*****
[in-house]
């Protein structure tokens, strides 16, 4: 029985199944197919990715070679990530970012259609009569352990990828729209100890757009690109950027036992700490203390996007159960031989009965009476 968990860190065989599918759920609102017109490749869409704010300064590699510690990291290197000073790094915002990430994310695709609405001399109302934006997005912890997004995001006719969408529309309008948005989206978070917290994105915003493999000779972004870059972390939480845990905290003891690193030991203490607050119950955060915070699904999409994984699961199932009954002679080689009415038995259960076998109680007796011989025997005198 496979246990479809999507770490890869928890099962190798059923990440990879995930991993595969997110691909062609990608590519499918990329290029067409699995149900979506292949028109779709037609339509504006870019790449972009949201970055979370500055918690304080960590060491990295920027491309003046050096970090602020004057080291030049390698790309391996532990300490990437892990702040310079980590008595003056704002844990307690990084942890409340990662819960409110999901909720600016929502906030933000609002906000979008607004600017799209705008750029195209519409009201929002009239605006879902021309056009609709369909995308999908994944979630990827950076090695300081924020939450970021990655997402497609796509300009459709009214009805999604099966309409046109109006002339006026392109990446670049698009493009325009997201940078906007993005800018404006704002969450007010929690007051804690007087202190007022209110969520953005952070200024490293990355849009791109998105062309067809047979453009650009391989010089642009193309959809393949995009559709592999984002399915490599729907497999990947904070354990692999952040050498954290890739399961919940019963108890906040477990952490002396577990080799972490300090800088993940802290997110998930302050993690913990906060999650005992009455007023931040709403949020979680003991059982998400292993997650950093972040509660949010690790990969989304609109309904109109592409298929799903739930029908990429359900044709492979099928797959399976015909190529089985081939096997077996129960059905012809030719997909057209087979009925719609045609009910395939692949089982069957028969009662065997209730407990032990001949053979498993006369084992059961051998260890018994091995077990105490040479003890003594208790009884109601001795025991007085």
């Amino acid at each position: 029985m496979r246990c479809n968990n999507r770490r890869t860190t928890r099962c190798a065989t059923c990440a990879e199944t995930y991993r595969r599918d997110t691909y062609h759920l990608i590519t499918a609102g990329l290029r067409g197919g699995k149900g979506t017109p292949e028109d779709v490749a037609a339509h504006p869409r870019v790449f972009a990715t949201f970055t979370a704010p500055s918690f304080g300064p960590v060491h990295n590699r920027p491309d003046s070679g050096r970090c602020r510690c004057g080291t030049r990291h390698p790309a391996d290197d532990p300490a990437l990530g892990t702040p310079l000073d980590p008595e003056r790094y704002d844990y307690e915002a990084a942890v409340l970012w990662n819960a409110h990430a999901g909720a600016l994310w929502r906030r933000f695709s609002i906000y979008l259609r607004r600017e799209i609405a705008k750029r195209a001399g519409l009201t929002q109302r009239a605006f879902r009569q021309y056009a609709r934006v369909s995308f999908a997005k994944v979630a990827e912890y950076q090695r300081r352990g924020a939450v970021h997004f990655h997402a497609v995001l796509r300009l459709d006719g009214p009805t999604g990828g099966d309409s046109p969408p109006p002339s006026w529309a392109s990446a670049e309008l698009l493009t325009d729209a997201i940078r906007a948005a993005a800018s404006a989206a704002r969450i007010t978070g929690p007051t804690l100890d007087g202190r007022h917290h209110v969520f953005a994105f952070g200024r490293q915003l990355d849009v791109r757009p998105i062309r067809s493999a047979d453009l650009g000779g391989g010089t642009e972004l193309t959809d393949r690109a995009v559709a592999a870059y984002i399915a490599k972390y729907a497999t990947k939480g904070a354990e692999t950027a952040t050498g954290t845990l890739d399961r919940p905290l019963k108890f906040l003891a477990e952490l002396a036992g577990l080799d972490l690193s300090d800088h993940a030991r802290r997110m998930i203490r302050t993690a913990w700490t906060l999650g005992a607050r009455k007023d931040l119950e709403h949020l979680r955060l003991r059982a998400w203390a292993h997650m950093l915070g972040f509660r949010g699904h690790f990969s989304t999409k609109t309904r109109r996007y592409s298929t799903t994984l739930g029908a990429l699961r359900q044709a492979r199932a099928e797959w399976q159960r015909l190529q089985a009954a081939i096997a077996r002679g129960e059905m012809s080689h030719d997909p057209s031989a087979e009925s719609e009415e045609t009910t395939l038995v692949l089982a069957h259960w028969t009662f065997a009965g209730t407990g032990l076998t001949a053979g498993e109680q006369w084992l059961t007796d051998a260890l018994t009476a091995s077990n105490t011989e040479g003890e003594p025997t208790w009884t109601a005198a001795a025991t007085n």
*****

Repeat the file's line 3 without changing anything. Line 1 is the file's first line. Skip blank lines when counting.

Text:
């Amino acid at each position: 029985m496979r246990c479809n968990n999507r770490r890869t860190t928890r099962c190798a065989t059923c990440a990879e199944t995930y991993r595969r599918d997110t691909y062609h759920l990608i590519t499918a609102g990329l290029r067409g197919g699995k149900g979506t017109p292949e028109d779709v490749a037609a339509h504006p869409r870019v790449f972009a990715t949201f970055t979370a704010p500055s918690f304080g300064p960590v060491h990295n590699r920027p491309d003046s070679g050096r970090c602020r510690c004057g080291t030049r990291h390698p790309a391996d290197d532990p300490a990437l990530g892990t702040p310079l000073d980590p008595e003056r790094y704002d844990y307690e915002a990084a942890v409340l970012w990662n819960a409110h990430a999901g909720a600016l994310w929502r906030r933000f695709s609002i906000y979008l259609r607004r600017e799209i609405a705008k750029r195209a001399g519409l009201t929002q109302r009239a605006f879902r009569q021309y056009a609709r934006v369909s995308f999908a997005k994944v979630a990827e912890y950076q090695r300081r352990g924020a939450v970021h997004f990655h997402a497609v995001l796509r300009l459709d006719g009214p009805t999604g990828g099966d309409s046109p969408p109006p002339s006026w529309a392109s990446a670049e309008l698009l493009t325009d729209a997201i940078r906007a948005a993005a800018s404006a989206a704002r969450i007010t978070g929690p007051t804690l100890d007087g202190r007022h917290h209110v969520f953005a994105f952070g200024r490293q915003l990355d849009v791109r757009p998105i062309r067809s493999a047979d453009l650009g000779g391989g010089t642009e972004l193309t959809d393949r690109a995009v559709a592999a870059y984002i399915a490599k972390y729907a497999t990947k939480g904070a354990e692999t950027a952040t050498g954290t845990l890739d399961r919940p905290l019963k108890f906040l003891a477990e952490l002396a036992g577990l080799d972490l690193s300090d800088h993940a030991r802290r997110m998930i203490r302050t993690a913990w700490t906060l999650g005992a607050r009455k007023d931040l119950e709403h949020l979680r955060l003991r059982a998400w203390a292993h997650m950093l915070g972040f509660r949010g699904h690790f990969s989304t999409k609109t309904r109109r996007y592409s298929t799903t994984l739930g029908a990429l699961r359900q044709a492979r199932a099928e797959w399976q159960r015909l190529q089985a009954a081939i096997a077996r002679g129960e059905m012809s080689h030719d997909p057209s031989a087979e009925s719609e009415e045609t009910t395939l038995v692949l089982a069957h259960w028969t009662f065997a009965g209730t407990g032990l076998t001949a053979g498993e109680q006369w084992l059961t007796d051998a260890l018994t009476a091995s077990n105490t011989e040479g003890e003594p025997t208790w009884t109601a005198a001795a025991t007085n």